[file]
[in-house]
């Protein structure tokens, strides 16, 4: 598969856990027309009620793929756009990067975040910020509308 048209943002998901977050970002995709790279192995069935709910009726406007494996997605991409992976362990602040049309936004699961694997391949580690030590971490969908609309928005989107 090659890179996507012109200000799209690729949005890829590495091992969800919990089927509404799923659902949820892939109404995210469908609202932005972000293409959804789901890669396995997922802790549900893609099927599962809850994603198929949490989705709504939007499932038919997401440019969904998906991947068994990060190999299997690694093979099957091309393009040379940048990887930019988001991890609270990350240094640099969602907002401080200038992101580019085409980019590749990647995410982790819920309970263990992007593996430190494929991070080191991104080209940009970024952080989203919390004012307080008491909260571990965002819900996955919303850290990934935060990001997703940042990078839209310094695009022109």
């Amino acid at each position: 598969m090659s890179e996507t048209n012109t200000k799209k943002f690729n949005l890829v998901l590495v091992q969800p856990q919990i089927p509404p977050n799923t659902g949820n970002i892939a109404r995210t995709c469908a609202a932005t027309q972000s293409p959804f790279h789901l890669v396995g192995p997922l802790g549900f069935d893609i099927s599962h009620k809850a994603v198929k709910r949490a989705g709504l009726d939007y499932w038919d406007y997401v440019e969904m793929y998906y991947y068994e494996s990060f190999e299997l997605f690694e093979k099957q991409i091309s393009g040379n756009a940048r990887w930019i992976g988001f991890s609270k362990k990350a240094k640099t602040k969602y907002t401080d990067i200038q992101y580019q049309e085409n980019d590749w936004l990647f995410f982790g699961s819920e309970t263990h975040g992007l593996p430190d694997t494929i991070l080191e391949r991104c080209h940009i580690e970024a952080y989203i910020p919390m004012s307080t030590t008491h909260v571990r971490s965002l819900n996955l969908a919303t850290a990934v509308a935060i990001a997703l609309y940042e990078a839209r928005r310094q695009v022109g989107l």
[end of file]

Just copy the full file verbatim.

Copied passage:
[in-house]
């Protein structure tokens, strides 16, 4: 598969856990027309009620793929756009990067975040910020509308 048209943002998901977050970002995709790279192995069935709910009726406007494996997605991409992976362990602040049309936004699961694997391949580690030590971490969908609309928005989107 090659890179996507012109200000799209690729949005890829590495091992969800919990089927509404799923659902949820892939109404995210469908609202932005972000293409959804789901890669396995997922802790549900893609099927599962809850994603198929949490989705709504939007499932038919997401440019969904998906991947068994990060190999299997690694093979099957091309393009040379940048990887930019988001991890609270990350240094640099969602907002401080200038992101580019085409980019590749990647995410982790819920309970263990992007593996430190494929991070080191991104080209940009970024952080989203919390004012307080008491909260571990965002819900996955919303850290990934935060990001997703940042990078839209310094695009022109």
């Amino acid at each position: 598969m090659s890179e996507t048209n012109t200000k799209k943002f690729n949005l890829v998901l590495v091992q969800p856990q919990i089927p509404p977050n799923t659902g949820n970002i892939a109404r995210t995709c469908a609202a932005t027309q972000s293409p959804f790279h789901l890669v396995g192995p997922l802790g549900f069935d893609i099927s599962h009620k809850a994603v198929k709910r949490a989705g709504l009726d939007y499932w038919d406007y997401v440019e969904m793929y998906y991947y068994e494996s990060f190999e299997l997605f690694e093979k099957q991409i091309s393009g040379n756009a940048r990887w930019i992976g988001f991890s609270k362990k990350a240094k640099t602040k969602y907002t401080d990067i200038q992101y580019q049309e085409n980019d590749w936004l990647f995410f982790g699961s819920e309970t263990h975040g992007l593996p430190d694997t494929i991070l080191e391949r991104c080209h940009i580690e970024a952080y989203i910020p919390m004012s307080t030590t008491h909260v571990r971490s965002l819900n996955l969908a919303t850290a990934v509308a935060i990001a997703l609309y940042e990078a839209r928005r310094q695009v022109g989107l």